Short commentary, Volume: 12( 1) DOI: 10.37532/2319-9822.2022.12 (1).257
Time-Frequency-Like Representation and Forward Design in Molecular Design Using Signal Processing and Machine Learning
- Sergey Han Managing Editor, Journal of Space Exploration, China E-mail: firstname.lastname@example.org
Received: January 9, 2023, Manuscript No. tsse-23-89178; Editor assigned: January 11, 2023, PreQC No. tsse-23-89178 (PQ); Reviewed: January 13, 2023, QC No. tsse-23-89178 (Q); Revised: January 18, 2023, Manuscript No. tsse-23-89178 (R); Published date: January 20, 2023. Doi: 10.37532/2319-9822.2022.12 (1).257
Citation: Han S. Time Frequency Like Representation and Forward Design in Molecular Design Using Signal Processing and Machine Learning. J Space Explor.2022; 12(1).257
The accumulation of molecular data from Quantum Mechanics (QM) theories such as Density Functional Theory (DFTQM) allows Machine Learning (ML) to speed up the discovery of new molecules, drugs, and materials. Models that combine QM and ML (QMML) have proven to be very effective in delivering QM precision at ML speed. In this paper, we show that by incorporating well-known Signal Processing (SP) techniques (such as short time Fourier transform, continuous wavelet analysis, and Wigner-Ville distribution) into the QMML pipeline, we can obtain a Powerful Machinery (QMSPML) that can be used for molecule representation, visualization, and forward design.
Machine learning, Molecular design, Molecular visualization, Quantum mechanics, Signal processing
The ultimate goal of many chemical, agrochemical, and pharmaceutical industries is to design drugs and materials with the properties we desire. Throughout history, researchers have devised various approaches to this problem. That is, creating molecules with specific properties. Among these techniques, the most time-consuming and expensive process is trial and error, which is still used today. Breakthroughs in Quantum Mechanics (QM) and Molecular Design (MD) at the turn of the century attempted to solve this problem more scientifically by solving the Schrodinger Equations (SE), which govern the system dynamics at the atomic scale. For large systems, this equation is extremely difficult to solve, prompting the development of a number of approaches for approximately solving the SEs. This question has already been thoroughly addressed in the literature on cheminformatics and Quantitative Structure Property Relationships (QSPRs), and numerous molecular descriptors have been proposed. Unfortunately, they frequently necessitate a significant amount of domain knowledge and are not always transferable across the entire CCS. The advances in precision achieved for QM9's energetic properties are truly remarkable. However, much work remains to be done in areas such as molecular representation that captures all of the molecule's features, or the development of new approaches for predicting a broader range of molecular properties below acceptable chemical accuracy. The goal of this research is to look at the MD problem from a different angle, using techniques inspired by and deeply rooted in SP. The challenge is to do it within the SP framework, in a way that performs similarly or better than current state-of-the-art techniques, while also demonstrating the benefits of using SP within the MD pipeline. The success of TFL representations of molecules in predicting their properties with MAEs lower than chemical accuracy indicates that these representations encode highly relevant information about the molecules. The TFL representations are inferred from the CM, which are computed using the atomic coordinates, so the connection between the TFL representations and the molecule structure is obvious.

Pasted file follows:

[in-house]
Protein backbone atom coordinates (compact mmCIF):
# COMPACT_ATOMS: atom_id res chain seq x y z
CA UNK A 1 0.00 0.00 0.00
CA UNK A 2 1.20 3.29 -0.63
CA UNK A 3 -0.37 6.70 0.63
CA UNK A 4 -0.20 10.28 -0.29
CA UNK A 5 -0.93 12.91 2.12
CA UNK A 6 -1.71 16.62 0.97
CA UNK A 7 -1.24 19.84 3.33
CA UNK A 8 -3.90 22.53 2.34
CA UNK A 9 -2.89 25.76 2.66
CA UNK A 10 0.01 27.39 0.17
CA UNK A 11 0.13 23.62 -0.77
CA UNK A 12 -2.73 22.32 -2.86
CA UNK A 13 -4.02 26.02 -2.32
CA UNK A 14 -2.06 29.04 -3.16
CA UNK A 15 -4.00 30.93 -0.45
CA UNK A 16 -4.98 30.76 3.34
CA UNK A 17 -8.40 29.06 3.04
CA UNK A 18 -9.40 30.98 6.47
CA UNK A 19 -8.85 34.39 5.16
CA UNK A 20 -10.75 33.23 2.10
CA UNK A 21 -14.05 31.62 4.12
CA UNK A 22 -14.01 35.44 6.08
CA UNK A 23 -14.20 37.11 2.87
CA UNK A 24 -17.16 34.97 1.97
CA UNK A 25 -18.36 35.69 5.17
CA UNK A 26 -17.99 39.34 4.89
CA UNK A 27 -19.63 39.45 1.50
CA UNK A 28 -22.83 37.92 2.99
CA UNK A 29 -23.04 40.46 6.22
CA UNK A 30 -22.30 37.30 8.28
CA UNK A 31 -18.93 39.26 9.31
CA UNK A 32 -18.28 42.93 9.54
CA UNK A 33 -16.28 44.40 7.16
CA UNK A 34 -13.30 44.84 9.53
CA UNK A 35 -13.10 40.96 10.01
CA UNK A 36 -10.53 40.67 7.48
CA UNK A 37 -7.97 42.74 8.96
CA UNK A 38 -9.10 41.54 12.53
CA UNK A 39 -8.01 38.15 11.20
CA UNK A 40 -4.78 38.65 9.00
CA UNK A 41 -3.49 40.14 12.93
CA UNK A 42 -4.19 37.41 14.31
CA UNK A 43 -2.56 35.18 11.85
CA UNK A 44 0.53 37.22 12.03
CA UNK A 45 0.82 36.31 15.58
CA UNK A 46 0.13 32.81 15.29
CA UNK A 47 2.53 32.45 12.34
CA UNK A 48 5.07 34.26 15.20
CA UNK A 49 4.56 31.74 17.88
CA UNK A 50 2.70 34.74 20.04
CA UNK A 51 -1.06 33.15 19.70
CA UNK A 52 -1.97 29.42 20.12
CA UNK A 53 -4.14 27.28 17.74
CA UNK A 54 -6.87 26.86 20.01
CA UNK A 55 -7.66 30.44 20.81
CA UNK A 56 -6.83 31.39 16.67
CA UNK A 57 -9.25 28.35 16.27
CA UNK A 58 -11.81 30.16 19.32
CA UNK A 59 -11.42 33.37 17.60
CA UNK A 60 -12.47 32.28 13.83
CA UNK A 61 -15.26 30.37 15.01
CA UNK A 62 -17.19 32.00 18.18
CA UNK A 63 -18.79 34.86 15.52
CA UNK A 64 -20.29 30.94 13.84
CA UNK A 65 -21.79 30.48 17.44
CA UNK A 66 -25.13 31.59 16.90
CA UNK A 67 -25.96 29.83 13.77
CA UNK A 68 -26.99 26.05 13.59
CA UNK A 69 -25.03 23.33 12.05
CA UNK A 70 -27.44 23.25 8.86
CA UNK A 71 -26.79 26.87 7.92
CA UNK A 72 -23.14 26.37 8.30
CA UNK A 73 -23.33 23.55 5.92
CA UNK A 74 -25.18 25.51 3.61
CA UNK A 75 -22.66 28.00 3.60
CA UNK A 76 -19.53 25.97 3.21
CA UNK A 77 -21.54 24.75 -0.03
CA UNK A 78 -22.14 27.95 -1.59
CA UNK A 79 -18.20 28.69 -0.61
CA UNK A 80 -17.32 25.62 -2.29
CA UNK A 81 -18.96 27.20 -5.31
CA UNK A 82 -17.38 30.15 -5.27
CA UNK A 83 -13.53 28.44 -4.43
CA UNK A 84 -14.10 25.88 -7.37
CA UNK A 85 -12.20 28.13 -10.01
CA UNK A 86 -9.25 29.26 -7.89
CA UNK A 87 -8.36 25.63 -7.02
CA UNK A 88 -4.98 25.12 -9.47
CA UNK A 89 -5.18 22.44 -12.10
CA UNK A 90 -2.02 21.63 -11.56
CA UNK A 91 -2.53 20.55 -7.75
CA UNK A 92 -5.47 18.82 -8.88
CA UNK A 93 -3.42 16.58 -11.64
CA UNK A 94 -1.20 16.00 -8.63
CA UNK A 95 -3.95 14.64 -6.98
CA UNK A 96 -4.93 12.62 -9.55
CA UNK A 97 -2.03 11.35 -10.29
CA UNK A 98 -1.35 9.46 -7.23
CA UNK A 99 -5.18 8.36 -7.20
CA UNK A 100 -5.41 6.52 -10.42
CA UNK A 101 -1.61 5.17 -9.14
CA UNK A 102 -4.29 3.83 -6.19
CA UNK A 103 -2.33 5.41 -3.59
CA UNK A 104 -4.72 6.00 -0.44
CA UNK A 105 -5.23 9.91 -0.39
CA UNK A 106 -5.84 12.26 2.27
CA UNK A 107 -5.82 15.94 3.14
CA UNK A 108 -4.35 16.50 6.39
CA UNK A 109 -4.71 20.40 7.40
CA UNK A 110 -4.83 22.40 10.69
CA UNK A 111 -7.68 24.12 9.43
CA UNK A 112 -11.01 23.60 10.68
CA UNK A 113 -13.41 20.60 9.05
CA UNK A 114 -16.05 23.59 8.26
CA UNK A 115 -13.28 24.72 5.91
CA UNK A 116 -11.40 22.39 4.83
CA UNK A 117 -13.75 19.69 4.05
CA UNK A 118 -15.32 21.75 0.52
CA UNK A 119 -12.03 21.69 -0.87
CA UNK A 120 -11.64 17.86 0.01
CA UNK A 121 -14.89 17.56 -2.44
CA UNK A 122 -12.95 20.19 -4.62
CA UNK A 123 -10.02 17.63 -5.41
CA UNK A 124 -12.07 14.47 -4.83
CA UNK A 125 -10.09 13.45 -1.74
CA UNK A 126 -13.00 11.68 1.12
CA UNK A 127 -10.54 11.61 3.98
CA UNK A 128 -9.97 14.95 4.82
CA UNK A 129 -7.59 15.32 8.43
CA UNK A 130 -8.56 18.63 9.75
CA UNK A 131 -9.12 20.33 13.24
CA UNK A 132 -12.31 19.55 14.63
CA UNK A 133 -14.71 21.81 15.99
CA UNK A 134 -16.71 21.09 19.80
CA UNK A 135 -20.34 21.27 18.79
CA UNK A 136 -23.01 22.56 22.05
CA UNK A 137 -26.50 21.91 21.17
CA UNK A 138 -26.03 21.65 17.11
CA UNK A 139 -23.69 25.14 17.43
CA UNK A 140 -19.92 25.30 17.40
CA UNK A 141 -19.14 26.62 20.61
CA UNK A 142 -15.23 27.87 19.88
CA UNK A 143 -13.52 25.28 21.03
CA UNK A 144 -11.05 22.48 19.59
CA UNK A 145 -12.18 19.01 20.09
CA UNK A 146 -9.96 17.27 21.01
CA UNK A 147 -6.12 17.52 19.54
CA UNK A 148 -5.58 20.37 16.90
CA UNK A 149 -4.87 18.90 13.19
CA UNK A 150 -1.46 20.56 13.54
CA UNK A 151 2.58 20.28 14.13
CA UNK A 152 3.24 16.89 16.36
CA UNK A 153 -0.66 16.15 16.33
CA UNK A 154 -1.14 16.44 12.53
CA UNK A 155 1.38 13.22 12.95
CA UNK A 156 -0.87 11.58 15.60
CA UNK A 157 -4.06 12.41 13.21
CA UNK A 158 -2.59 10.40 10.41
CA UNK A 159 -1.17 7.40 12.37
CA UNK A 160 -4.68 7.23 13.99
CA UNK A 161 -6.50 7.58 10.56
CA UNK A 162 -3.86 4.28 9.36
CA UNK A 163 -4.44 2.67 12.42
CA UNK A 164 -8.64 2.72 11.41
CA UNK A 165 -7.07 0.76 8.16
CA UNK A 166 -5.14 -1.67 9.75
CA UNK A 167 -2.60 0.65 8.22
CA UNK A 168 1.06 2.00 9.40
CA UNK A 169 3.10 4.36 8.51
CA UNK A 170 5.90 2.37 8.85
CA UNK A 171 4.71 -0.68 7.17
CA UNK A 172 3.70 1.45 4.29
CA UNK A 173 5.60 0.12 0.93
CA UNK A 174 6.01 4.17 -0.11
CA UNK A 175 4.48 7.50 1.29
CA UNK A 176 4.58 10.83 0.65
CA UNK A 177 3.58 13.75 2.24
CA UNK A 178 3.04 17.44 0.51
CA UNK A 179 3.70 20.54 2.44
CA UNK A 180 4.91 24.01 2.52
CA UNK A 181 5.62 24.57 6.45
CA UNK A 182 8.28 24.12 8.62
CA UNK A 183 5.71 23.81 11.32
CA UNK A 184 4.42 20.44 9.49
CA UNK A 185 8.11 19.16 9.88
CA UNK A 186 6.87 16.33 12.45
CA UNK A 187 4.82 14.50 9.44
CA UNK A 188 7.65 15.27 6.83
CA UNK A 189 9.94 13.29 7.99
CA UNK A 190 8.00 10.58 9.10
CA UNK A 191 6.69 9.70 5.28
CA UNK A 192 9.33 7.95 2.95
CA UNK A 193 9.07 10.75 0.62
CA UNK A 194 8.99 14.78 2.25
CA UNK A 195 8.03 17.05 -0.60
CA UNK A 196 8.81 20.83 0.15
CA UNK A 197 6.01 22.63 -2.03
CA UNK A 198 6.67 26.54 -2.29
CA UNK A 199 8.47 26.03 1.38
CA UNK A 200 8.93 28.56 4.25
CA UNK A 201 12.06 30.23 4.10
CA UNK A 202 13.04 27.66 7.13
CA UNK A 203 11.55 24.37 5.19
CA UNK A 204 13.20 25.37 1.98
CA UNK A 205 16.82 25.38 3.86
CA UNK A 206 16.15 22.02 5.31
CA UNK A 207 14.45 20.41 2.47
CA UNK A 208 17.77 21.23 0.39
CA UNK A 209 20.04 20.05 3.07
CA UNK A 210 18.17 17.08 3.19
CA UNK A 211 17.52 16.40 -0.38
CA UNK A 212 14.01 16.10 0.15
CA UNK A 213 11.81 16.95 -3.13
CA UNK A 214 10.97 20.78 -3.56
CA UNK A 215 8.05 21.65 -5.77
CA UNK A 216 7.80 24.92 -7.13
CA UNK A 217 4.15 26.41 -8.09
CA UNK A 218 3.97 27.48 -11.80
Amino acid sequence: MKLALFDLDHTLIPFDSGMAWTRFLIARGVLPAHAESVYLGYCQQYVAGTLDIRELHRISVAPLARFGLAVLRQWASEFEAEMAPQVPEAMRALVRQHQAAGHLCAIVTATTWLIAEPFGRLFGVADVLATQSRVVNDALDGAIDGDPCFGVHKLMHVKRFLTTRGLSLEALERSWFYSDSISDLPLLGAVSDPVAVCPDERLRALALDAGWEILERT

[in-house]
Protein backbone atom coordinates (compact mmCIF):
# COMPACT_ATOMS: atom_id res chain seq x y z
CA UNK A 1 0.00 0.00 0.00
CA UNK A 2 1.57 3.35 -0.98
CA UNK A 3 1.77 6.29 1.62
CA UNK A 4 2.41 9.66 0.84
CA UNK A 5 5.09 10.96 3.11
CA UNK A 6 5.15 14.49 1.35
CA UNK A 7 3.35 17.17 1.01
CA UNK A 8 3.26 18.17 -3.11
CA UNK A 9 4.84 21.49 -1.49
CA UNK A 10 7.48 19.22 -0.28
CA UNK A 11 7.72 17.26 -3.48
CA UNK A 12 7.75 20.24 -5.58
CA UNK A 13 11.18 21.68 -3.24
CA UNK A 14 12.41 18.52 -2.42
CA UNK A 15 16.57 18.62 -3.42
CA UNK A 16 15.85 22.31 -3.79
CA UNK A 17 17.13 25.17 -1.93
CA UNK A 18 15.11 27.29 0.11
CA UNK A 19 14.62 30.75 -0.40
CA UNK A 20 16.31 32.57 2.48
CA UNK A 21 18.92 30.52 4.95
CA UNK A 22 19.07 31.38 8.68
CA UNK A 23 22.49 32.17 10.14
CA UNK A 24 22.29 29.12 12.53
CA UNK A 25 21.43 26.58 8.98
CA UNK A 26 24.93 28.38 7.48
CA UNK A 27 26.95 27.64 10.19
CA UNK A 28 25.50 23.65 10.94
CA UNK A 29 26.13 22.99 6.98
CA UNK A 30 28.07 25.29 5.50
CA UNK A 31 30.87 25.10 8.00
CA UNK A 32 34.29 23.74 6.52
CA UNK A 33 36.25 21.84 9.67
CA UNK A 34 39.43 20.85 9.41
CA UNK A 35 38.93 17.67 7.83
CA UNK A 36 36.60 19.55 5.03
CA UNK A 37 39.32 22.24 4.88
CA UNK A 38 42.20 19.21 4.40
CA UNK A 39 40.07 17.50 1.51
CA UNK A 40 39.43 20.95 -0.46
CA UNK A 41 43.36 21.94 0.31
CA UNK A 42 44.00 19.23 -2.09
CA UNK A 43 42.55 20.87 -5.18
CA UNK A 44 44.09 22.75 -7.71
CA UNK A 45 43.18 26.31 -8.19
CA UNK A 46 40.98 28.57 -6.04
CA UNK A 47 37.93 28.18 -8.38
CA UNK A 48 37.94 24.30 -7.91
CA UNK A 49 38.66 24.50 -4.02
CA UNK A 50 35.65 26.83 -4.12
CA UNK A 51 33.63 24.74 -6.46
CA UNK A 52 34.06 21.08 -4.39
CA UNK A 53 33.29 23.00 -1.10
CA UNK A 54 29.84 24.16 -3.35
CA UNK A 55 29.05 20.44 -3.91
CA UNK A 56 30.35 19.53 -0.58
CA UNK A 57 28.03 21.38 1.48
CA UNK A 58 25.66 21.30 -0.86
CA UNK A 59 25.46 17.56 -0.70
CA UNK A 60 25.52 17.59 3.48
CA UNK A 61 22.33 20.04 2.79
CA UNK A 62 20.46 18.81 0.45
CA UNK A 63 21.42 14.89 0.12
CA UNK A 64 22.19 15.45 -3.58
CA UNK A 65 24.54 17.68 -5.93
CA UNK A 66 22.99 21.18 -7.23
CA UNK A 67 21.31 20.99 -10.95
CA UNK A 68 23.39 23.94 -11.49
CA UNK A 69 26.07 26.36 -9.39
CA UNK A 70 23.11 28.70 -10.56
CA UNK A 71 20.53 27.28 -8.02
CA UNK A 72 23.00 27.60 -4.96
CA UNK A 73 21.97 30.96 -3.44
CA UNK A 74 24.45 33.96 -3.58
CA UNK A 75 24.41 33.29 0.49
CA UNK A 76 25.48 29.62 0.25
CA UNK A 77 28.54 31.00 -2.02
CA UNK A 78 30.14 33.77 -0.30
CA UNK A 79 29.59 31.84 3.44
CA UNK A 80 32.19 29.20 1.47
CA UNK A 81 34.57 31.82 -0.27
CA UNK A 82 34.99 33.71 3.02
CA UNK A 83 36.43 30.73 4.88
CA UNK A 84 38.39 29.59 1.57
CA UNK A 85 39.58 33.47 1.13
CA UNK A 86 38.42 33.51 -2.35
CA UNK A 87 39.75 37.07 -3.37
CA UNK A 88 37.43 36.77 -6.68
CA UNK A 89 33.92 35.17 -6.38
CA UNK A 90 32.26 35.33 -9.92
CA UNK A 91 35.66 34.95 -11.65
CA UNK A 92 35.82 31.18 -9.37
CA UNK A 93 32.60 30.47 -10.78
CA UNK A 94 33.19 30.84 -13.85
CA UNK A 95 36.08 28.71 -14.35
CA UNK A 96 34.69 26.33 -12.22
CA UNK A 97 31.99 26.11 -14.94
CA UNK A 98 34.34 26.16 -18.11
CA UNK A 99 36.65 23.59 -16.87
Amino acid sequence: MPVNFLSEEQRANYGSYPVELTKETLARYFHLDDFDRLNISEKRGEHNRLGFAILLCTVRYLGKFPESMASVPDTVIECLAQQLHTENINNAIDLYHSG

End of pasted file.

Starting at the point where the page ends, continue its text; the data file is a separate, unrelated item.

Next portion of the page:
We demonstrated in this study that time-frequency-like representations of molecules are a powerful tool for molecular representation and visualisation. We showed that these representations encode molecules' structural, geometric, energetic, electronic, and thermodynamic properties. We demonstrated a clear relationship between time-frequency-like representations and the structure, energetic, electronic, and thermodynamic properties of molecules using a deep convolutional neural networks approach in a regression framework and the benchmark QM9 dataset. As supporting documents, all of the codes and data generated and used in this study are available.